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Semantics: Bike touring vs bike packing

Old 02-24-19, 01:13 AM
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Semantics: Bike touring vs bike packing

During the winter months I watch mainly bike tourers' videos. Usually on Youtube. I like to see where they go, what obstacles they face, the gear they use, and of course the scenery. After several hundred videos, the well starts to run dry from 'Bike tour'. Then I start to search 'bike packing', even though it is not my preferred.
Watching minimalist touring seems like an added hardship, but I still respect it. It can be compared to the 80's, when there was backpacking, which I was heavily into, and there was fast packing. Same concept. Backpacking was carrying all your gear, clothing, food on your back and could weigh anywhere from 40-70 lbs (weight was higher due to less tech), Fast packing was a super light weight sleeping bag (maybe only an emergency blanket), snacks and a water bottle. I'm sure it still exists today, but maybe under a different moniker.

So back to bikes and Youtube. I started to search for videos under bike packing and was curious to see many posters had titled their clips as "bike packing", yet they still had racks, panniers and full sized tents (comparably speaking).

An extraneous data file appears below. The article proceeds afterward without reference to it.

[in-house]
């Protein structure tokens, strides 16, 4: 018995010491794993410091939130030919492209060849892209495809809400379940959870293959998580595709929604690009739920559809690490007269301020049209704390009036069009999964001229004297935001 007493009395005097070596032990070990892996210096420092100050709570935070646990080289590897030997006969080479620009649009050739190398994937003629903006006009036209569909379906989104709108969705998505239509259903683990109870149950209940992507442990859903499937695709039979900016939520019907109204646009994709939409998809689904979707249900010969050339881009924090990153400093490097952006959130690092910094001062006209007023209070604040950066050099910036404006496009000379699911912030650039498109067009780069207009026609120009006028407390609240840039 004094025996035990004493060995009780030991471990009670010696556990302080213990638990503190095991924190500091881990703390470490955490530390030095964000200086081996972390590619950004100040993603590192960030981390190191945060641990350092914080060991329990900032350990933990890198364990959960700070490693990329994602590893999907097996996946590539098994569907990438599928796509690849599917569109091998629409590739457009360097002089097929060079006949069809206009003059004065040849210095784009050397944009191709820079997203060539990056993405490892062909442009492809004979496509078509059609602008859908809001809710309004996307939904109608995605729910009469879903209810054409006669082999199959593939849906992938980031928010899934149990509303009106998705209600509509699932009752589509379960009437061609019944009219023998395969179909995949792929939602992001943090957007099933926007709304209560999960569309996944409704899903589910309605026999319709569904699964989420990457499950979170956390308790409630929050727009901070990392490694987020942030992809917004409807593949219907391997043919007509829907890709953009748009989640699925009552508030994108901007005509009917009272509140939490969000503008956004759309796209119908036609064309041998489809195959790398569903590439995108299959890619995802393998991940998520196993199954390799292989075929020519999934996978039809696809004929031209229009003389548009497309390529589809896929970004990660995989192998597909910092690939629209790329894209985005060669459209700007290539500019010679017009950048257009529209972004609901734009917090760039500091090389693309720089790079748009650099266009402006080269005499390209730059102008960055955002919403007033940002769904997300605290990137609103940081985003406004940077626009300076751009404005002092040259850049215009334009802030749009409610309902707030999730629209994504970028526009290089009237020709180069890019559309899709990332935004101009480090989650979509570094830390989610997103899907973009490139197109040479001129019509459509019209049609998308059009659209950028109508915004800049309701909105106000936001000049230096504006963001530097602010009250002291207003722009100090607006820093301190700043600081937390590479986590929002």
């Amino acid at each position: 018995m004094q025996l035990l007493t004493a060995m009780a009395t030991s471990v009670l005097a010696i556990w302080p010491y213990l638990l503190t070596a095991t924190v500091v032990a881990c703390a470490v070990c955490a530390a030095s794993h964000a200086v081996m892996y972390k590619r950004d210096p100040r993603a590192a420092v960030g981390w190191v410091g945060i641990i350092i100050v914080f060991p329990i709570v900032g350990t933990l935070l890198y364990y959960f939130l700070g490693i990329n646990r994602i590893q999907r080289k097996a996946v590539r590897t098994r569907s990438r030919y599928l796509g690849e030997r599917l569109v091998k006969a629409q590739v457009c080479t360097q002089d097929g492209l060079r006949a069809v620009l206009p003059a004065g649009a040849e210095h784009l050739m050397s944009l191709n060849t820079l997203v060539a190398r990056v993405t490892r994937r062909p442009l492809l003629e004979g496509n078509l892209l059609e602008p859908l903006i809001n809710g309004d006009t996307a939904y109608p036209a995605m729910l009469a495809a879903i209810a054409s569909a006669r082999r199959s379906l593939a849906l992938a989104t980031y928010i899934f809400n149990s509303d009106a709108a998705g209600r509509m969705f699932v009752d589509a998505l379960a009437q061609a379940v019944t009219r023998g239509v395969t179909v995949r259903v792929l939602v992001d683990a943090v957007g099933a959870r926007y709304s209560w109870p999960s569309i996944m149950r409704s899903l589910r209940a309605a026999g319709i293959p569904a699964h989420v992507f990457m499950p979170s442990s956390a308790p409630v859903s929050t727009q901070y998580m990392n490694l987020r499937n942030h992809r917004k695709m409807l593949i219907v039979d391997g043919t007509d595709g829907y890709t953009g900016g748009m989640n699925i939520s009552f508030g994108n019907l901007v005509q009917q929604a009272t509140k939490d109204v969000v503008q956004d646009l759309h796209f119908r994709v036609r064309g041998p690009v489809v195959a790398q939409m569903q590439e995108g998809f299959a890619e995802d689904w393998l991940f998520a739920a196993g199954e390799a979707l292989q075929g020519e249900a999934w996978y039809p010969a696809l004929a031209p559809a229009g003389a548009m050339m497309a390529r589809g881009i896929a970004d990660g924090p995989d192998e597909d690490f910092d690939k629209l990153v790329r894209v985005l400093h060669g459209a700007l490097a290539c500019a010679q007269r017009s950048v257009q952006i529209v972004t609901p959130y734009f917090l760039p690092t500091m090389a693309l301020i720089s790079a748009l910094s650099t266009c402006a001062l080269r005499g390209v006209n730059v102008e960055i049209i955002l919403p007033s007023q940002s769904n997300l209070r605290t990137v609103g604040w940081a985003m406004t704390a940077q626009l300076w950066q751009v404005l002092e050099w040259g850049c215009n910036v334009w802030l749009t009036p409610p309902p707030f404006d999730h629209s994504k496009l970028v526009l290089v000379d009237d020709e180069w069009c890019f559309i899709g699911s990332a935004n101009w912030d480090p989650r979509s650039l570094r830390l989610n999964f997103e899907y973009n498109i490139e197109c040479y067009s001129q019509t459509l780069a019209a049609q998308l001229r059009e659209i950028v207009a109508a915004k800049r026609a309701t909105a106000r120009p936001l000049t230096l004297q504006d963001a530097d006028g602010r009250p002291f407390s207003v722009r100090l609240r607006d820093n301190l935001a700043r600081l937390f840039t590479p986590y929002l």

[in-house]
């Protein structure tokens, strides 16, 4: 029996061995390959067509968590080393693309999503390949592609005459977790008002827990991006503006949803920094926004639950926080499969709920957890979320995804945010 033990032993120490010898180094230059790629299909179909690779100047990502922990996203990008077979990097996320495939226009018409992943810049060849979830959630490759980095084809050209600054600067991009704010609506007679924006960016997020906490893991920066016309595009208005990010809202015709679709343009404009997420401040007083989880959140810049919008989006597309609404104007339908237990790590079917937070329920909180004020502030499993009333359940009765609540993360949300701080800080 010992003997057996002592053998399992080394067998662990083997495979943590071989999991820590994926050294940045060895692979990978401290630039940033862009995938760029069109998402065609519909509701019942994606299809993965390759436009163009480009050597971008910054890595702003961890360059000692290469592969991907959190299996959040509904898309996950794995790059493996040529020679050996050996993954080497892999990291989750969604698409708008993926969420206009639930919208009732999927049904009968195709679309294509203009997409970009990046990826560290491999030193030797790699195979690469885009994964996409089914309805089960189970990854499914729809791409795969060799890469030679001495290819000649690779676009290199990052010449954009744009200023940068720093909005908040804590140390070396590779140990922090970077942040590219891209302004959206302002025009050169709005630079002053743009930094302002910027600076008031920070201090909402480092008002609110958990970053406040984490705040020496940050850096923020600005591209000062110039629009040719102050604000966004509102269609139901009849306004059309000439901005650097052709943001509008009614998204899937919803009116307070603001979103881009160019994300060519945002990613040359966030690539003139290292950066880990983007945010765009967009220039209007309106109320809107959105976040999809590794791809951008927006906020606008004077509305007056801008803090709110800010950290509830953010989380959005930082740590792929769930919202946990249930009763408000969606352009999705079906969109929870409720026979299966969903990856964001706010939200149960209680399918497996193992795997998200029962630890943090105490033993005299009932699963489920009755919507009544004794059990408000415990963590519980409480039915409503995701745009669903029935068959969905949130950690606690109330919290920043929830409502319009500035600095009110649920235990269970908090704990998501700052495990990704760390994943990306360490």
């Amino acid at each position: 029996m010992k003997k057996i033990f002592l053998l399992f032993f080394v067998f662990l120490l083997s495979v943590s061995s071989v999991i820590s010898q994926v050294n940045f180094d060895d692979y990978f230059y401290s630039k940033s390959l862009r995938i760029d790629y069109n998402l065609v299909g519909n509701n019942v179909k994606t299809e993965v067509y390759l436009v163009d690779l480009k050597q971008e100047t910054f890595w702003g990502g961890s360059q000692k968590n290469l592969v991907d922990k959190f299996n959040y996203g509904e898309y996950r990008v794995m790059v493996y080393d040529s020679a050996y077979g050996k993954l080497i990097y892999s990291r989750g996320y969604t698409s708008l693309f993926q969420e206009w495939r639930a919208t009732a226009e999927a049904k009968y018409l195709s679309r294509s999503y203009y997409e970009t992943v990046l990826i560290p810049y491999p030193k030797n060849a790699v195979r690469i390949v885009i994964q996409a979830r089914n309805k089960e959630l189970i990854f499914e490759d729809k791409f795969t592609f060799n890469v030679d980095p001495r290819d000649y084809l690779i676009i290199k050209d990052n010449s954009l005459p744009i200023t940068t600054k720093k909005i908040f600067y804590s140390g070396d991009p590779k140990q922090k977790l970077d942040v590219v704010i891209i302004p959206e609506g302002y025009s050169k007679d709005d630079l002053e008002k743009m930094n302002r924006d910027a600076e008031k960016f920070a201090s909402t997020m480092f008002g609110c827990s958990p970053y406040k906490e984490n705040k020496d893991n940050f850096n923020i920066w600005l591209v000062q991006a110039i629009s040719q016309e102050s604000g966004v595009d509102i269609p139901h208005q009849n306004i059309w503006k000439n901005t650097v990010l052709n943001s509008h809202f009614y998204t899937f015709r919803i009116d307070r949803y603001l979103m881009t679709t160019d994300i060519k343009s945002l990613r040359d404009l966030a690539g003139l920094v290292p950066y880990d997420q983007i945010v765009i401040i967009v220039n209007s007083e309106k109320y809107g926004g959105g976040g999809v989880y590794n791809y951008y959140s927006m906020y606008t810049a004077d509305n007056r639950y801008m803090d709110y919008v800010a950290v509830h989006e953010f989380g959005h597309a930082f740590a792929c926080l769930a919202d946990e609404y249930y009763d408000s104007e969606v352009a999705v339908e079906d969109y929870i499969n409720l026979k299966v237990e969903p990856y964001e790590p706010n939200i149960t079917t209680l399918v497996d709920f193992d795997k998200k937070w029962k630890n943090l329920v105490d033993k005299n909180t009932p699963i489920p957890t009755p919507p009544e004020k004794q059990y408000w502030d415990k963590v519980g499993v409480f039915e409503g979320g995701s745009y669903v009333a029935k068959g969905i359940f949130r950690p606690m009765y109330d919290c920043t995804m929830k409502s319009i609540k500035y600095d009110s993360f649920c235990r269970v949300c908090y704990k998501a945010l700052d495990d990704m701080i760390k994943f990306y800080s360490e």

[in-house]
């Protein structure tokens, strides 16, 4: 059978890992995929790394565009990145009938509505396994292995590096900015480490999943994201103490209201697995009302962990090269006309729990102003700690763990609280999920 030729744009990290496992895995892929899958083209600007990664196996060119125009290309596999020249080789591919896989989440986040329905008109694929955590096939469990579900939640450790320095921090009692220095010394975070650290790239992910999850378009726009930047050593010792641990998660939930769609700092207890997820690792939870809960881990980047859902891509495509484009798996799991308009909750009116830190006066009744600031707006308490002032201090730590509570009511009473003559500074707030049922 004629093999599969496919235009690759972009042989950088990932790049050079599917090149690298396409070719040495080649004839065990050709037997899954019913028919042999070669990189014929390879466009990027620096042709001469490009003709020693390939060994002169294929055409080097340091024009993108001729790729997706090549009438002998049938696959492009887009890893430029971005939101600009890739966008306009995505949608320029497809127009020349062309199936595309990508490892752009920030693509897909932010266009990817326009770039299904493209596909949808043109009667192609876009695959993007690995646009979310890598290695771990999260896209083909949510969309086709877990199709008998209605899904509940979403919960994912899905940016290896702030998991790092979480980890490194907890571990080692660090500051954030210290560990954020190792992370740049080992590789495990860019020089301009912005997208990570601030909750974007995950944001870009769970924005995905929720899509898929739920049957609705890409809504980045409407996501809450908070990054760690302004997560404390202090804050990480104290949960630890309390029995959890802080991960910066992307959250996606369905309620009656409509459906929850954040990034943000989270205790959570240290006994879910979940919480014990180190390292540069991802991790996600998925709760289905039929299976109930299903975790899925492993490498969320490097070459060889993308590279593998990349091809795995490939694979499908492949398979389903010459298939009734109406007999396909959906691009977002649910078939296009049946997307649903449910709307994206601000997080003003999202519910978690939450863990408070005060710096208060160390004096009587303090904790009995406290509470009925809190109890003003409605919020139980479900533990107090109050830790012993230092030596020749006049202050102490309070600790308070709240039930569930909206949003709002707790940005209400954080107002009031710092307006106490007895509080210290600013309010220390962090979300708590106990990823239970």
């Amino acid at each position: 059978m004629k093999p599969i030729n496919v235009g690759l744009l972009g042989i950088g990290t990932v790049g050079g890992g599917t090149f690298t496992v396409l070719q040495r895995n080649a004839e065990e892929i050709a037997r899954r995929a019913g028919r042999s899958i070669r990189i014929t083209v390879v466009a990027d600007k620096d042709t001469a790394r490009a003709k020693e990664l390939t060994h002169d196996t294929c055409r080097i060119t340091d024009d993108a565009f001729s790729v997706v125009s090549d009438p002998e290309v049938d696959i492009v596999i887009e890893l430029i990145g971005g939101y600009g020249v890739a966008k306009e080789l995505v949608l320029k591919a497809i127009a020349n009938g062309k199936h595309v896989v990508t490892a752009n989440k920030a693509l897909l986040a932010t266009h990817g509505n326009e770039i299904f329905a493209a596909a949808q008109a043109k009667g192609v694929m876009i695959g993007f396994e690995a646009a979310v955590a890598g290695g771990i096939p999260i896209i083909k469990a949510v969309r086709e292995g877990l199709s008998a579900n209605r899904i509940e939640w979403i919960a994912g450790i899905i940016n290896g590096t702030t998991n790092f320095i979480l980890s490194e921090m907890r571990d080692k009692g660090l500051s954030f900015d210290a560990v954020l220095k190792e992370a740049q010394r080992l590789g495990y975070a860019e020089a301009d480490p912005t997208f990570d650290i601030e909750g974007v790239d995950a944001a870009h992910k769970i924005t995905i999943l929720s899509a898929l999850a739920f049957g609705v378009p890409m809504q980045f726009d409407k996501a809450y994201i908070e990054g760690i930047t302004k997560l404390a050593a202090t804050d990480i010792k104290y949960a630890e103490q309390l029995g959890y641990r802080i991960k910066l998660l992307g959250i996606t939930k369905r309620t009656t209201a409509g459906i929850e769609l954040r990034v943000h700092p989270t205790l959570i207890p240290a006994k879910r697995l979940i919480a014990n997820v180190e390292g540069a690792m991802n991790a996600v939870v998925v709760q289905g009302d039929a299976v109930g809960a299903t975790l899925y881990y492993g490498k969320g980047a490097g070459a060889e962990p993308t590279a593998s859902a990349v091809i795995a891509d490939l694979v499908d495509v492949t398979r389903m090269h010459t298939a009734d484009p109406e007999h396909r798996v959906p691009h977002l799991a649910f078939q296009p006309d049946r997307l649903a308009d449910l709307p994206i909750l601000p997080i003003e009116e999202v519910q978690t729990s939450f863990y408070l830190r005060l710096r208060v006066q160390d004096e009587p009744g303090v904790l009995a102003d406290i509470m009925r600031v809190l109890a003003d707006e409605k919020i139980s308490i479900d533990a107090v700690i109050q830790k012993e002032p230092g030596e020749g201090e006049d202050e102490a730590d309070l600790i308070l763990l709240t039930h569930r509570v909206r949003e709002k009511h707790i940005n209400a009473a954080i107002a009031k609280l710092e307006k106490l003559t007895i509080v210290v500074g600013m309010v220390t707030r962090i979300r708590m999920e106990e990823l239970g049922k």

So is this mislabeling due to the trend and people are trying to get more hits? Or, is it that people interchange packing and touring innocently?
When I hear bike packing, I visualize, a saddle bag, a frame bag, handle bar bag and a small back pack. Am I wrong?

What's your take?
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Old 02-24-19, 02:26 AM
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Do definitions really matter?
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Old 02-24-19, 03:33 AM
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Originally Posted by Machka
Do definitions really matter?
When I am searching videos? Yes, but more for discussion's sake, and if someone does not care one way or the other, there is no need to enter the discussion.

I mean to say, if someone says they went mountain biking, you would believe that they did not ride a paved road to the grocery store.
If someone says they did a century ride, you know this to be a 100 mile ride, or even a 100 km, not a 100 yard ride to the end of the street
If, someone asks me if I want to go bike packing, I would have to say, I do not have the bags for bike packing, but I have touring gear.

Last edited by MarcusT; 02-24-19 at 03:45 AM.
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Old 02-24-19, 05:40 AM
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i think us millenials just like to pretend that we've invented something new. So the term bikepacking. I even sometimes like to pretend i'm the first person to ever think of loading a bike and travelling on it, that it's some totally insane idea. Half the people i meet on the road treat me like that anyway. Which I kinda like. On the road, riding away from everything, sometimes it does feel like being totally alone. But I also have a lot of respect for the century plus of bicycle touring history and all the people who've been doing it for decades and have way more experience and knowledge than I do. And when i roll into camp and there are other bike tourists there and we can share stories and maybe a fire or some drinks, i like that too.

On youtube maybe you just get way more views if you label your videos bikepacking.